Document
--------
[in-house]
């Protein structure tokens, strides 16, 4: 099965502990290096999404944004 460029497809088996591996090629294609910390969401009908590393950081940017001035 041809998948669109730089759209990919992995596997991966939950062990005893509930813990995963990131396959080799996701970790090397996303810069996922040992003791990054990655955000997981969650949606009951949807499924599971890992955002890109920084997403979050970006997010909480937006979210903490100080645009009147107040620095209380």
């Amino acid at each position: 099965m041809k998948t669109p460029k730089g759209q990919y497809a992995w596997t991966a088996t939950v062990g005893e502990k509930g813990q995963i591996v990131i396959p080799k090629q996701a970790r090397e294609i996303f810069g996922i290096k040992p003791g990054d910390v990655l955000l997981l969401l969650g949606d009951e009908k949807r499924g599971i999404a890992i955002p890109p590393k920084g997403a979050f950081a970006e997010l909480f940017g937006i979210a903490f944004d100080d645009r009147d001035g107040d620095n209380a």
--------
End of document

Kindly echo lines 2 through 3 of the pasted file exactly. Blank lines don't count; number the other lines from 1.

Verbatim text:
């Protein structure tokens, strides 16, 4: 099965502990290096999404944004 460029497809088996591996090629294609910390969401009908590393950081940017001035 041809998948669109730089759209990919992995596997991966939950062990005893509930813990995963990131396959080799996701970790090397996303810069996922040992003791990054990655955000997981969650949606009951949807499924599971890992955002890109920084997403979050970006997010909480937006979210903490100080645009009147107040620095209380």
């Amino acid at each position: 099965m041809k998948t669109p460029k730089g759209q990919y497809a992995w596997t991966a088996t939950v062990g005893e502990k509930g813990q995963i591996v990131i396959p080799k090629q996701a970790r090397e294609i996303f810069g996922i290096k040992p003791g990054d910390v990655l955000l997981l969401l969650g949606d009951e009908k949807r499924g599971i999404a890992i955002p890109p590393k920084g997403a979050f950081a970006e997010l909480f940017g937006i979210a903490f944004d100080d645009r009147d001035g107040d620095n209380a």